Skip to Main Content

I. INDICATIONS

  1. To obtain peritoneal fluid for diagnostic tests to determine the cause of ascites. Ascites is an excessive amount of fluid in the peritoneal cavity, and in the neonate, it is usually urinary, biliary, or chylous. Other causes can occur but are less common.

    1. Urinary ascites. Due to perforation of the ureter, renal pelvis, or bladder (often caused by a distal urinary tract obstruction and proximal buildup of pressure). The most common neonatal cause is posterior urethral valves. Rare causes: ureterocele, ureteral or urethral stenosis, persistent cloaca, neurogenic bladder, urogenital sinus, congenital nephrotic syndrome, bladder neck obstruction, and renal vein thrombosis.

    2. Biliary ascites. Due to perforation in the extrahepatic biliary tree (most common site is junction of common bile duct with cystic duct), injury to the bile ducts, or a choledochal cyst.

    3. Chylous ascites. Usually idiopathic. Causes include: congenital chylous ascites (most commonly caused by a malformation of the lymphatic duct causing an obstruction or inadequate drainage of the intraabdominal lymphatic system), “leaky lymphatics,” lymphangiectasia, external compression (malrotation, intussusception, mesenteric cyst, incarcerated hernia), complication following neonatal surgery and others.

    4. Hepatocellular ascites. Can be caused by neonatal hepatitis, viral hepatitis, α1-antitrypsin deficiency, congenital hepatic fibrosis, storage disorders, Budd-Chiari syndrome, or hepatic/portal vein thrombosis.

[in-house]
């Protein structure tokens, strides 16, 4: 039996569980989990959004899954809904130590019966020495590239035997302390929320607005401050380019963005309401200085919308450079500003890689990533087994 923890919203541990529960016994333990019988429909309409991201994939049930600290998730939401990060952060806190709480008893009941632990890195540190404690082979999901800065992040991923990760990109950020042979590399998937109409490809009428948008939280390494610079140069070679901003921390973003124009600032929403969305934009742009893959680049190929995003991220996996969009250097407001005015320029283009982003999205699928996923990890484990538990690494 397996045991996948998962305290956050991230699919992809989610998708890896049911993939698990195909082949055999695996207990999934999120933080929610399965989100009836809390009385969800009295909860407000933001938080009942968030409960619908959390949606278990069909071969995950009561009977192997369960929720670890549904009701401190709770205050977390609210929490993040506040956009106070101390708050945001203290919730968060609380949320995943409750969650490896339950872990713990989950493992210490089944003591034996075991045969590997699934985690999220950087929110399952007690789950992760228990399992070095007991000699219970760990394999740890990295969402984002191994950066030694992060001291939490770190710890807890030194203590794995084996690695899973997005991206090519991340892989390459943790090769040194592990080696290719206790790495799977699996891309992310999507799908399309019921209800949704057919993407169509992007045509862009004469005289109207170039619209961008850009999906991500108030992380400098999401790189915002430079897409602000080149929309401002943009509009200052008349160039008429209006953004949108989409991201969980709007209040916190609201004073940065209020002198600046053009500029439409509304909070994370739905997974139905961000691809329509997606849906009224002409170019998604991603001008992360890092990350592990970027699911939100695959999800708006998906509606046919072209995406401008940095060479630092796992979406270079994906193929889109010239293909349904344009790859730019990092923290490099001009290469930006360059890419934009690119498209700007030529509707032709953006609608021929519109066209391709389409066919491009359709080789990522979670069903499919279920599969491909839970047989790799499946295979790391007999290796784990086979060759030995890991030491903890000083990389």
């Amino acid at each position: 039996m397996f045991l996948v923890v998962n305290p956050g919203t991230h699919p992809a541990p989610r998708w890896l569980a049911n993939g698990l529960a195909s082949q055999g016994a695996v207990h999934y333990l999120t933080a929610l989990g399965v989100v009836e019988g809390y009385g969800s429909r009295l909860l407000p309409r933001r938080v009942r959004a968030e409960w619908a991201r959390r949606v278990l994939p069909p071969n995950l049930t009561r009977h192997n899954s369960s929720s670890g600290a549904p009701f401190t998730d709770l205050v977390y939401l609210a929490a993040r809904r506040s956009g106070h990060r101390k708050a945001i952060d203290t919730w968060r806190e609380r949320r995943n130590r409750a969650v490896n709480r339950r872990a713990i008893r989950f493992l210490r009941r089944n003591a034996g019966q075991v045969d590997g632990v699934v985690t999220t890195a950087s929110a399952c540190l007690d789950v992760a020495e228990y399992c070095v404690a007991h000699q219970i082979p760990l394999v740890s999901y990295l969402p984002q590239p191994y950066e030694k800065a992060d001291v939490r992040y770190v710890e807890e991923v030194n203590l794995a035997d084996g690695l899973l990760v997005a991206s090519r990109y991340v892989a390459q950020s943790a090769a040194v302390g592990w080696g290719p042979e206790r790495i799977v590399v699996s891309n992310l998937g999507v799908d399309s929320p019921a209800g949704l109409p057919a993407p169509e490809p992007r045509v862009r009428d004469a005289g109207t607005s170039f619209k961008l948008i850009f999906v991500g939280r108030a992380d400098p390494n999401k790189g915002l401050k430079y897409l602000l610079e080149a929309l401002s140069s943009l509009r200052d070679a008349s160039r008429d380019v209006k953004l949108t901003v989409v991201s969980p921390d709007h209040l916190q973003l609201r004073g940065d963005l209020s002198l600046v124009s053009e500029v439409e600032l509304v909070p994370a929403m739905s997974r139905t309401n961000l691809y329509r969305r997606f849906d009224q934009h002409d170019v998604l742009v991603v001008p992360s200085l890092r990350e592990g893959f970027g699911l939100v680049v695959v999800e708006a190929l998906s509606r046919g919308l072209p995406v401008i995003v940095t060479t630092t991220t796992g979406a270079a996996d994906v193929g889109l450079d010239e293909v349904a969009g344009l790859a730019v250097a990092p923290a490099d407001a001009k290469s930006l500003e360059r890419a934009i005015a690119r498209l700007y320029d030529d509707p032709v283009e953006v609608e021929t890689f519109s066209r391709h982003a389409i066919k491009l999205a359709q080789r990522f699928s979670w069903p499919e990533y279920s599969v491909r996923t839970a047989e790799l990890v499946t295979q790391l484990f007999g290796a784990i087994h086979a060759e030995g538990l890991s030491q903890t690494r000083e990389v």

5. Pancreatic ascites. Usually caused by trauma, infection, anatomical lesions, congenital pancreatic pseudocyst.

    6. Gastrointestinal tract causes of ascites. Any perforation of the gastrointestinal tract: necrotizing enterocolitis (NEC) with perforation/peritonitis, meconium peritonitis, perforation of the Meckel diverticulum, atresia, malrotation, volvulus, gastroschisis, omphalocele, post abdominal surgery, or intussusception. Peritonitis in neonates is most commonly associated with gastrointestinal perforations.

    7. Infections. Most commonly congenital (cytomegalovirus [CMV], toxoplasmosis, syphilis, and others) but can also be from fungal (most common Candida albicans), viral (parvovirus, enterovirus), or bacterial infections (tuberculosis, salmonella).

    8. Inborn errors of metabolism. Glycogen storage disorders, lysosomal storage disorders, and galactosemia can all cause ascites. Examples include infantile free sialic acid storage disorder (ISSD), Salla disease, GM1 gangliosidosis, Gaucher disease, and α1-antitrypsin deficiency.

    9. Cardiac abnormalities. Congestive heart failure, arrhythmias, and right-sided heart obstruction.

    10. Chromosomal causes. Turner syndrome and trisomy 21.

    11. Iatrogenic. Can occur from fluid from central venous catheters or intraperitoneal extravasation of fluids from an umbilical vein catheterization–related perforation, gastric perforation from gastric tubes.

    12. Hemoperitoneum (bloody ascites). Uncommon but can be nontraumatic (hepatoblastoma), secondary to birth trauma (hepatic, splenic, or adrenal), or secondary to a ruptured internal organ. Splenic trauma can be associated with consumptive coagulopathy.

  2. As a therapeutic procedure to relieve pressure and aid in ventilation in a patient with cardiorespiratory compromise. Examples include removal of peritoneal fluid from massive ascites or air from a pneumoperitoneum.

II. EQUIPMENT

Sterile drapes, sterile gloves, topical disinfectant (eg, povidone-iodine solution), sterile gauze pads, tuberculin syringe, 1% lidocaine (see pain management options later in this chapter [Section III.G]), appropriate sterile collection tubes for fluid, a 5- to 20-mL syringe on a 3-way stopcock, 22- or 24-gauge catheter-over-needle assembly (24 gauge for <2000 g, 22–24 gauge for >2000 g); self-shielding device preferred. ...

Pop-up div Successfully Displayed

This div only appears when the trigger link is hovered over. Otherwise it is hidden from view.